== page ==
University of Florida Lastinger Center for Education

The Lastinger Center for Learning at the University of Florida, created in 1999, is nationally known for its work with schools and school districts across the state to improve the quality of teaching, student learning and leadership, especially at high-poverty urban elementary schools. The Center connects nearly 100 partnering schools statewide with the multidisciplinary resources of a top research university to form powerful learning communities in support of children’s learning and healthy development. This collaboration is now extending into secondary programs in math and science.

UF education professors affiliated with the Lastinger Center embed themselves in the classrooms of partnering schools for first-hand observation and collaborate with administrators and teachers to provide state-of-the-art professional development that directly impacts teaching practice. The Center serves as a central clearinghouse, identifying the most effective instructional strategies and sharing new models of teaching and learning with educators throughout the state.

Recent innovations include:

  • Free graduate degree programs online and in their own classrooms for partnering teachers and principals in high poverty elementary and secondary schools.
  • Yearlong apprenticeships in impoverished Duval County schools for career changers hoping to become elementary school teachers.
  • Expanding new school-readiness programs into South Florida communities to smooth the transition to the classroom for at-risk preschoolers likely to start school unprepared.
  • The UF Lastinger Center’s role in Secrets of Successful Teaching.

During the Foundation for Excellence in Education’s inaugural Celebration of Teaching, the 2008 Excel Award winners participated in focus groups to share their real-life classroom experiences with eight education professors and 13 doctoral students from the Lastinger Center. Florida’s greatest teachers also completed a UF-developed online survey about their classroom teaching practices. This process was repeated with the 2009 Excel Award winner.

After the focus group interviews In both 2008 and 2009 UF researchers and Foundation for Excellence in Education compiled and analyzed the data to create Secrets of Successful Teaching.

Across the two years the analysis and writing team from the Lastinger Center at the University of Florida included:

  • Dorene Ross, Professor (2008 and 2009)
  • Alyson Adams, Clinical Assistant Professor (2008 and 2009)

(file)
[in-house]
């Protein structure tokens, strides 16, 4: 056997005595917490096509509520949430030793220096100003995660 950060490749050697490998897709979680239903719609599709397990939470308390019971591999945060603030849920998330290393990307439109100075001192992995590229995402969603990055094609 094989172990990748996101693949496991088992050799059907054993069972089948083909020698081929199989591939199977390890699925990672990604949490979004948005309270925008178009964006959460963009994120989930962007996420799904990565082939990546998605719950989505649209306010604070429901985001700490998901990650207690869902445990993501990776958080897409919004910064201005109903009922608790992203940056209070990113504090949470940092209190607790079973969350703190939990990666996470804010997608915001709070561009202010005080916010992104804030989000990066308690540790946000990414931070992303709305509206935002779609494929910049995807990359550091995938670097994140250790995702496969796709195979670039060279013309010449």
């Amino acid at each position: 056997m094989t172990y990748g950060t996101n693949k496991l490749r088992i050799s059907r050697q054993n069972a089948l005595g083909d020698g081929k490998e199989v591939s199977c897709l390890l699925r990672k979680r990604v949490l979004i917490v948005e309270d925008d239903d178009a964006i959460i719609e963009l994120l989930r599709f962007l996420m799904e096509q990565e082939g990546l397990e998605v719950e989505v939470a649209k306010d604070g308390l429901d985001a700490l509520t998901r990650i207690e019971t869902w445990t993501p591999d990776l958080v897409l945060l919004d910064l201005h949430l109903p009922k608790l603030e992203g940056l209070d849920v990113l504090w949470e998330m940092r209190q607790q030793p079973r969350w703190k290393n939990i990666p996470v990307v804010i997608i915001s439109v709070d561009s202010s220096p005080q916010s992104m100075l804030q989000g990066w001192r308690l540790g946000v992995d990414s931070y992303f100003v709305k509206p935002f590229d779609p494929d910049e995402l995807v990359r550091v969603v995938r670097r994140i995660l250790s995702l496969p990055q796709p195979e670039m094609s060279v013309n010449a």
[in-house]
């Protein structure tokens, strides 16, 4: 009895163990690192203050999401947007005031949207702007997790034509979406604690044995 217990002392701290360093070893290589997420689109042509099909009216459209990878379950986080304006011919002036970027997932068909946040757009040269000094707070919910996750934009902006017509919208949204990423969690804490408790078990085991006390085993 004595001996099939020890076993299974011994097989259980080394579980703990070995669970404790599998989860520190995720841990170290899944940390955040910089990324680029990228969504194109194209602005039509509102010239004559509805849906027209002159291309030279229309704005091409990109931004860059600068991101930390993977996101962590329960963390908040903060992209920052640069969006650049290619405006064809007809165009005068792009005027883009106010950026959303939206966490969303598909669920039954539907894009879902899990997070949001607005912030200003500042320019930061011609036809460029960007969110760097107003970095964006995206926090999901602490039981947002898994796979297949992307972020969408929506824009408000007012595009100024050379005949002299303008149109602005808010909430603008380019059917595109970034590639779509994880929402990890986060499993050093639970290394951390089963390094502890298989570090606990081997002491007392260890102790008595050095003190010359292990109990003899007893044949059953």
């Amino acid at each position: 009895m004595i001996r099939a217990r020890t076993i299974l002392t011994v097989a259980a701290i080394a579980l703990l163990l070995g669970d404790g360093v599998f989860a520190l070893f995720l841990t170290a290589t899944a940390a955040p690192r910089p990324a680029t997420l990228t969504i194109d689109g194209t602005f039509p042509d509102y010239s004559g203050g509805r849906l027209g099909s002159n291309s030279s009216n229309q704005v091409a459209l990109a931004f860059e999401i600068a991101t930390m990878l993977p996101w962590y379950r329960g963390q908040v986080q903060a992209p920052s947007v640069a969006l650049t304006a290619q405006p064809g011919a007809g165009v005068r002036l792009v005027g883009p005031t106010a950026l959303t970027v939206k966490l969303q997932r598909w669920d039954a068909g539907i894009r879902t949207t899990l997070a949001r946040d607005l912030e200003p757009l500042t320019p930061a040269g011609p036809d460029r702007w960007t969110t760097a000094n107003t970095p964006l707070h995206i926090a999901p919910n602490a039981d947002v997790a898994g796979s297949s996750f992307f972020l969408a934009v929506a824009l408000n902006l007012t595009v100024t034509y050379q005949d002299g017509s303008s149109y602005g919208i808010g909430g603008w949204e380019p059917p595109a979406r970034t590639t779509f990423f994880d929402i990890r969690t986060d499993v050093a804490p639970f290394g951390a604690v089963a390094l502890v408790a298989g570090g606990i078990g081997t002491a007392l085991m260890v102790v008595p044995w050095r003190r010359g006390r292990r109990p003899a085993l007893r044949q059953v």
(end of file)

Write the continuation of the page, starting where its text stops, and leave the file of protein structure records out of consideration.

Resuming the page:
• Thomasenia Adams, Professor (2008)
  • Tim Jacobbe, Assistant Professor (2008)
  • Kerry McArthur, Assistant Professor (2008)
  • Barbara Pace, Associate Professor (2008)
  • Stephen Pape, Associate Professor (2008)

The Foundation for Excellence in Education also wishes to acknowledge the work of additional faculty and graduate students who were part of the data collection team, including:

Faculty

  • Sylvia Boynton (2008 and 2009)
  • Kate Kiss (2008)
  • Kaethe Perez (2009)

Graduate students

  • Katie Milton (2008 and 2009)
  • Karina Hensberry (2008 and 2009)
  • Stephanie Dodman (2008 and 2009
  • Katina Short (2008 and 2009)
  • Joe DiPietro (2008 and 2009)
  • Mary Theresa Kiely (2008)
  • Charlotte Mundy (2008)
  • Brian Trutchel (2008 and 2009)
  • Luke Rodesiler (2008)
  • Katie Tricarico (2008 and 2009)
  • Lauren Tripp (2008 and 2009)
  • Vicki Vescio (2008 and 2009)
  • Prisca Rodriquez (2009)
  • Emma Humphries (2009)
  • Amy Martiinelli (2009)
  • Chris Brkich (2009)

American Institutes for Research

The American Institutes for Research (AIR) is one of the largest behavioral and social science research organizations in the world. AIR’s overriding goal is to use the best science available to bring the most effective ideas and approaches to enhancing everyday life. Making the world a better place is not wishful thinking at AIR, it is the goal that drives them.

Founded in 1946 as a nonprofit organization, AIR is a carefully designed institution motivated by the desire to enhance the human experience. AIR is committed to contributing to the science of human behavior and the development of man’s capacities and potential.

AIR’s work spans a wide range of substantive areas: education, student assessment, international education, individual and organizational performance, health research and communication, human development, usability design and testing, employment equity, and statistical and research methods. The intellectual diversity of our more than 1,100 employees, more than 50 percent of whom hold advanced degrees, enables us to bring together experts in many fields, including education, psychology, sociology, economics, psychometrics, statistics, public health, usability engineering, software design, graphics and video communications—all in the search for innovative answers to any challenge.

AIR conducts its work within a culture and philosophy of strict independence, objectivity, and non-partisanship, as they tackle society’s most important issues.

AIR worked with the Foundation to develop the growth model used to identify the Excellence in Teaching 2009 Excel Awardees. The model is based on data provided by the Florida Department of Education and confirmed by school administrators; teachers were selected based on the degree of progress in reading and/or math demonstrated by their students on the FCAT from the 2006-2007, 2007-2008, and 2008-2009 school years. To be eligible for consideration for a 2009 Excel Award, teachers must have taught a reading and/or math course, to students in fourth through tenth grade who took the during each of the three years from 2006-2007 through 2008-2009.

AIR’s team included Jon Cohen, Ph.D., Senior Vice President, Director of Assessment, and Chief Statistician, Harold Doran, Ed.D., Principal Research Scientist, and Sabapathy Karunanithi, SAS programmer.